In other words, simply identifying and isolating a gene doesn't mean a company or individual created anything. Nature did.
The case involves Myriad Genetics, a molecular diagnostics company that holds patents on BRCA1 and BRCA2, the genes linked to breast and ovarian cancer. Patients and doctors, who are claiming victory from the ruling, have argued the patents interfere with research and restrict access to genetic testing.
Myriad Genetics isn't losing all of its patents. The court ruled five of Myriad's claims covering isolated DNA were not patent eligible. The court did determine that DNA molecules synthesized in a lab were eligible for patent. Myriad says it still has 24 different patents for its BRAC analysis test.
The Supreme Court ruling will have an immediate effect on the U.S. Patent and Trademark Office, which has been awarding gene patents for 30 years, and doctors will likely include results for the two BRCA genes in any genetic testing. Until now, Myriad's patents required doctors to mask those two genes when performing tests on patients not involved in research studies, reported Bloomberg.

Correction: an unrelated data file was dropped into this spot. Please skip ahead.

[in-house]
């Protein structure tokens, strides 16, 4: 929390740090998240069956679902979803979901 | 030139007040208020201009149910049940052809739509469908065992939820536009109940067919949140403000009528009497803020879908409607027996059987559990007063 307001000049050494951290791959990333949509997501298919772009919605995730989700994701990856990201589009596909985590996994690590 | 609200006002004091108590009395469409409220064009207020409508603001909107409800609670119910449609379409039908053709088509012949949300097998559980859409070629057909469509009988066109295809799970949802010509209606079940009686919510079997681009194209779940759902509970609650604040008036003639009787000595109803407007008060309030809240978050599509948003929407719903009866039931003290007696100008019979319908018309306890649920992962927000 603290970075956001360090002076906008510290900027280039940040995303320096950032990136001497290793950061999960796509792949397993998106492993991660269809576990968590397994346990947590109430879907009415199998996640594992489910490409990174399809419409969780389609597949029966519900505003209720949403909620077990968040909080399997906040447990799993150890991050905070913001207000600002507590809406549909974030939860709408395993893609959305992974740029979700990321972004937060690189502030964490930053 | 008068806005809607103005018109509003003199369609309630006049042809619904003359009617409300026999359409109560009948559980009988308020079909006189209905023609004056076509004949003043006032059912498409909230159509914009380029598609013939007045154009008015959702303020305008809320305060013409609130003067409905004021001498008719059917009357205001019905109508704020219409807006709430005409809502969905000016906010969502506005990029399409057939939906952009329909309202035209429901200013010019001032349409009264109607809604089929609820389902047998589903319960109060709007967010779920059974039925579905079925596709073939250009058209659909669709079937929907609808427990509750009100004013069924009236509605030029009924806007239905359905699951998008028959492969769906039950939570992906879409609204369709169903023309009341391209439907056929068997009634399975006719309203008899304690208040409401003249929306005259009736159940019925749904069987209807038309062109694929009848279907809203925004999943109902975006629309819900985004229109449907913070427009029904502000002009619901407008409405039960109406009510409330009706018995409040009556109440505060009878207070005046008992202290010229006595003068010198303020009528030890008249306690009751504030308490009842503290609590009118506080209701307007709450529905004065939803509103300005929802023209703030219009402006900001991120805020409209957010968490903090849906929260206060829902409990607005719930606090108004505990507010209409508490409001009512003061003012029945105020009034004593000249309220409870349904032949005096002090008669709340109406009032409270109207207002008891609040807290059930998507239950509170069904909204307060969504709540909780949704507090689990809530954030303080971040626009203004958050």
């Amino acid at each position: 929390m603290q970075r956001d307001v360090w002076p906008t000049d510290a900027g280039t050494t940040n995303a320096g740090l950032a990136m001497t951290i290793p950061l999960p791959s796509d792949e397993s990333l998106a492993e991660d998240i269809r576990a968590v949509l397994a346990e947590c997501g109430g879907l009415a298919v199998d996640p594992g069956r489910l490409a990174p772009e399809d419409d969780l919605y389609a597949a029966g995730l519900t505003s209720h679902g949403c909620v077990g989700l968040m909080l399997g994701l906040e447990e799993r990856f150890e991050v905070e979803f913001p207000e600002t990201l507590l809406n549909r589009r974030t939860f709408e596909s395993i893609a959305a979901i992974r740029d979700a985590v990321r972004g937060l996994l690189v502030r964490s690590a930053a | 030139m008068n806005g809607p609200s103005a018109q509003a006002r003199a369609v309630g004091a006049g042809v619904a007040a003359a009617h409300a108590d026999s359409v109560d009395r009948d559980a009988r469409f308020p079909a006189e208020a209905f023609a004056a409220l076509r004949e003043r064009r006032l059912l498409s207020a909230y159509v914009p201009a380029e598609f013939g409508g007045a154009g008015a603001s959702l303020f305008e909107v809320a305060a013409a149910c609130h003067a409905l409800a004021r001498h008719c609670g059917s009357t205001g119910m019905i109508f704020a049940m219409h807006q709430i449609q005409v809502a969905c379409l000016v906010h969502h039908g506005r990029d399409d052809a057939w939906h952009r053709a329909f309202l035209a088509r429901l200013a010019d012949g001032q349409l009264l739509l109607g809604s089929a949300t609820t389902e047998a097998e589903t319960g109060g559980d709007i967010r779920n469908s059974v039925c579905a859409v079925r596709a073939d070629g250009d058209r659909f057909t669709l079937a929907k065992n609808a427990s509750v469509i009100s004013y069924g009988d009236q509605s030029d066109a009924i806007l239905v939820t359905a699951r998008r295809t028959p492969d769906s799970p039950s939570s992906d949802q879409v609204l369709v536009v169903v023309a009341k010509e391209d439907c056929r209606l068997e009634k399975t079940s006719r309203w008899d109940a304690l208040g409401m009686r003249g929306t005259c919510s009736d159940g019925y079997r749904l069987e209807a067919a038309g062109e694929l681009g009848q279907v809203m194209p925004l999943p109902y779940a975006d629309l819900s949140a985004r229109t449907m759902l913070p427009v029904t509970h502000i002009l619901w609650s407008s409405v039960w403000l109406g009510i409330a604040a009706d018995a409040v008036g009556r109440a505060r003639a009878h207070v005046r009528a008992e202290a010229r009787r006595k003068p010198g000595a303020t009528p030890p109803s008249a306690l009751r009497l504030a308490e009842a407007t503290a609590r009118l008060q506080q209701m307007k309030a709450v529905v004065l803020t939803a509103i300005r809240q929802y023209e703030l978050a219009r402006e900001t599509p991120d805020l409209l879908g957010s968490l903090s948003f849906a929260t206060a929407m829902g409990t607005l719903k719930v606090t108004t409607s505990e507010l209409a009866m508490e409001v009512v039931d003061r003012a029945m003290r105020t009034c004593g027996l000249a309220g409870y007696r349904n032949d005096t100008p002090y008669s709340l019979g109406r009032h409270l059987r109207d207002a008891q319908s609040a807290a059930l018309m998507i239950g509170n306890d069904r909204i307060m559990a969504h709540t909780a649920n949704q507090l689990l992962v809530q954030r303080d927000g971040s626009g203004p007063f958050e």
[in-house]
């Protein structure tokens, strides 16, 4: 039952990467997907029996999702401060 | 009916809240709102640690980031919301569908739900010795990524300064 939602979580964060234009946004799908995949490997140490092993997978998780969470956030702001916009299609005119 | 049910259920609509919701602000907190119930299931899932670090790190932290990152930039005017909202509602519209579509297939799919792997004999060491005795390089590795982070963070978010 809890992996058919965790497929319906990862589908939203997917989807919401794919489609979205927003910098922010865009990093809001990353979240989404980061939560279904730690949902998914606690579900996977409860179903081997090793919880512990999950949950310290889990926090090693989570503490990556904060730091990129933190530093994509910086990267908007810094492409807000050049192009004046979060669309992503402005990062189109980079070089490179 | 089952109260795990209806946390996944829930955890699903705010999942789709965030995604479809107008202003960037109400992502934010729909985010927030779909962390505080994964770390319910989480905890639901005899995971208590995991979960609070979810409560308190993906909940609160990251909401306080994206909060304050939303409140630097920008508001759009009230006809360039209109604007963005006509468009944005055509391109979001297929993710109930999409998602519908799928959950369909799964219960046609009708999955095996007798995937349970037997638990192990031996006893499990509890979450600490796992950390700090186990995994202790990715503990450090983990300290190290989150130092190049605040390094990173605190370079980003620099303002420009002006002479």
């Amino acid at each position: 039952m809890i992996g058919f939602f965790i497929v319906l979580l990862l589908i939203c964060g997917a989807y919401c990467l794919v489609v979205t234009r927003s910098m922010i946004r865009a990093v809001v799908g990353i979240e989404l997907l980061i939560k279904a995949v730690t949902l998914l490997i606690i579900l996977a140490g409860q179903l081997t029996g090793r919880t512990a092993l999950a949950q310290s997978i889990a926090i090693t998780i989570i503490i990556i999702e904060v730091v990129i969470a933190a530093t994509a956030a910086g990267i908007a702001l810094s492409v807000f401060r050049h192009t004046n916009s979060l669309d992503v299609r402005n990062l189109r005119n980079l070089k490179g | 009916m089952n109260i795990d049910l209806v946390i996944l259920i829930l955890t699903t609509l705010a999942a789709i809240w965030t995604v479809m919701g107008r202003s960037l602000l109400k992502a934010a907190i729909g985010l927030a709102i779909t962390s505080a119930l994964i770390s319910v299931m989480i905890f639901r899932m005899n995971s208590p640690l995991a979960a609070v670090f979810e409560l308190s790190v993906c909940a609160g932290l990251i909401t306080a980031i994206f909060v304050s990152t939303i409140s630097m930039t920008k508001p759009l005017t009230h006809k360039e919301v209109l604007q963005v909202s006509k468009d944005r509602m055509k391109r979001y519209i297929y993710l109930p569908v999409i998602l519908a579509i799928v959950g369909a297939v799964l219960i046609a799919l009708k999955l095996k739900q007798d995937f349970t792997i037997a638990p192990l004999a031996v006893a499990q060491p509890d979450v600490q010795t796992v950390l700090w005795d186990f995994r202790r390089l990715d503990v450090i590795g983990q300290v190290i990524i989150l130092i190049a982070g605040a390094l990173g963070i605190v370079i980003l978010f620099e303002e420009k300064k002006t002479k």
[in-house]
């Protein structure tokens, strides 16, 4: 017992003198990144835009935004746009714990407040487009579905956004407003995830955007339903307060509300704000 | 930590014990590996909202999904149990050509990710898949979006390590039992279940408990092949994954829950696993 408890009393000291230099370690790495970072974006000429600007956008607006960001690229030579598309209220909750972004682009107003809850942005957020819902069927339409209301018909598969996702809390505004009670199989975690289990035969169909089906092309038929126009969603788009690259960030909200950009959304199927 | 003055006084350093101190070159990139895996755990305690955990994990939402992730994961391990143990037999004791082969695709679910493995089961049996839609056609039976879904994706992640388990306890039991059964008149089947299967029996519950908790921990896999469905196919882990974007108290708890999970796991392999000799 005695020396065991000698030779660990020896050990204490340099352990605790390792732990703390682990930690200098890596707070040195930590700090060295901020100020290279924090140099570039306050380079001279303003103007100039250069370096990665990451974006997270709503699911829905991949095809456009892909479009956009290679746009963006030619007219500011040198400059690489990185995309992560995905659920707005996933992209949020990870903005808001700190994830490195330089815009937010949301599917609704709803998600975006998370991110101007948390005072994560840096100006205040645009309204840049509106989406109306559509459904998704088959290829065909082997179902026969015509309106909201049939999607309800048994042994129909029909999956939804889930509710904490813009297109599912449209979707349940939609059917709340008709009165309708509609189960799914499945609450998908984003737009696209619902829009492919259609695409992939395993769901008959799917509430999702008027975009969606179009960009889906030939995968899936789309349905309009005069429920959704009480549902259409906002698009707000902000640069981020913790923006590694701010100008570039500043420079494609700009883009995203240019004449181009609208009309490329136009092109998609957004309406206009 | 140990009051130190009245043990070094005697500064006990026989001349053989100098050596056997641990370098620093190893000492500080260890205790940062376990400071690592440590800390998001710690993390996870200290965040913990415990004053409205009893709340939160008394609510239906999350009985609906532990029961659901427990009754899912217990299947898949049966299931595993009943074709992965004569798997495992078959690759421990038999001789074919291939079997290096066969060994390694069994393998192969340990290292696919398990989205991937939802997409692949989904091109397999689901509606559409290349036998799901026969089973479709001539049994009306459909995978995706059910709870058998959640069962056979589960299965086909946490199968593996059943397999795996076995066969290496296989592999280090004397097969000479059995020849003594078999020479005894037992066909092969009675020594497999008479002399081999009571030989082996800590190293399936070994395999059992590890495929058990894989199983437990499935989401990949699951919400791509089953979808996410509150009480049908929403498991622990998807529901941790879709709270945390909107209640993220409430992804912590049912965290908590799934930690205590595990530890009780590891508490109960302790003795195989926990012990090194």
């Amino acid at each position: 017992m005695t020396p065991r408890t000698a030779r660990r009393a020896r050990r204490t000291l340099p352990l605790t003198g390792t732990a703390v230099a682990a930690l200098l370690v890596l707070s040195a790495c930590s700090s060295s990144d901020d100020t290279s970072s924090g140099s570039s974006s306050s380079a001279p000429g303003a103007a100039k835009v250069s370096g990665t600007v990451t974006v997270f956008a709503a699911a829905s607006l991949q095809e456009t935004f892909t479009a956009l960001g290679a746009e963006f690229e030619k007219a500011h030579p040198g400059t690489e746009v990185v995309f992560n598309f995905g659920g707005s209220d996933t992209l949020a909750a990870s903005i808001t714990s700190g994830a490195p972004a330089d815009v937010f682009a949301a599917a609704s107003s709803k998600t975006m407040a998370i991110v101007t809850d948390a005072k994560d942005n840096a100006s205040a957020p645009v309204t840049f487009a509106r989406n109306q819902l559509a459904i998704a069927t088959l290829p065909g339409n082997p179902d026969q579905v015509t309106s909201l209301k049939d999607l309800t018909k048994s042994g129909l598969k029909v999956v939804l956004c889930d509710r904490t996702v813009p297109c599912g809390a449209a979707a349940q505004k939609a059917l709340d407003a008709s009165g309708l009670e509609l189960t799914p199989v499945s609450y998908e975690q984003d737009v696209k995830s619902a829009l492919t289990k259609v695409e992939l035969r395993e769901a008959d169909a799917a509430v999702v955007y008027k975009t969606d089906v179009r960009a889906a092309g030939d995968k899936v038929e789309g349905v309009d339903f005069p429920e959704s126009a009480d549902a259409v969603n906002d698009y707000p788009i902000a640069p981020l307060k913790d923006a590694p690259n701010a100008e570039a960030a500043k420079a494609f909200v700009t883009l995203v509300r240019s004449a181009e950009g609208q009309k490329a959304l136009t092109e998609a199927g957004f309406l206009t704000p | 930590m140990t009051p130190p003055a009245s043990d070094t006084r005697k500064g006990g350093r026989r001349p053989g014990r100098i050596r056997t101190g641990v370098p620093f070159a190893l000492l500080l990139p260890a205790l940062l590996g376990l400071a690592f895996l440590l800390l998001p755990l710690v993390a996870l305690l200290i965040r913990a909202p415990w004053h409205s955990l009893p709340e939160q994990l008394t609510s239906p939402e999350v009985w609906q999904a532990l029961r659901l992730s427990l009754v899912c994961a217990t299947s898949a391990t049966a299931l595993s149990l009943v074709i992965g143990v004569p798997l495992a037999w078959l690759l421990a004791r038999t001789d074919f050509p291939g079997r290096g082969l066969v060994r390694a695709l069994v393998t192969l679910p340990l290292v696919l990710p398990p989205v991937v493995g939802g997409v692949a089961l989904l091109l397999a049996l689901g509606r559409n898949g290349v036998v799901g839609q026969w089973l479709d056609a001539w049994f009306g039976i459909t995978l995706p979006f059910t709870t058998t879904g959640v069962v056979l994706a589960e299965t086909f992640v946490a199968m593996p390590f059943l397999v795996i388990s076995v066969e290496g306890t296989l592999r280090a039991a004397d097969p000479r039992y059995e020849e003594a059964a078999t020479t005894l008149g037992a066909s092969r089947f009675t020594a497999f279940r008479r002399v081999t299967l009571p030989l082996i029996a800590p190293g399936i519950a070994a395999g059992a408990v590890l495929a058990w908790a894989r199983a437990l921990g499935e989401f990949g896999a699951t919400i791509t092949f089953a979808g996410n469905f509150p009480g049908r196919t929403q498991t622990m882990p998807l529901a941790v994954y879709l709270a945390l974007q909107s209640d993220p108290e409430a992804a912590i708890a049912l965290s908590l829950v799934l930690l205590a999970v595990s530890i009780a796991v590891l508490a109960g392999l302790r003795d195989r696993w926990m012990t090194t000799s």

That doesn't mean the changes will negatively affect all biotech companies. The ruling could hurt small biotechnology companies, many of which have based their entire businesses on genomic DNA patents. Myriad's patent portfolio is far more diverse than other small firms, one reason the company's stock price actually rose after the ruling.
J. Craig Venter, the founder and CEO of Synthetic Genetics, supported the ruling saying it is "consistent with our views on gene patents" and it is "good news for the biotech industry as it clarifies the rules and reduces uncertainty."
What do you think of the ruling and its potential impact on innovation, research and the future of genetic testing?
This post was originally published on Smartplanet.com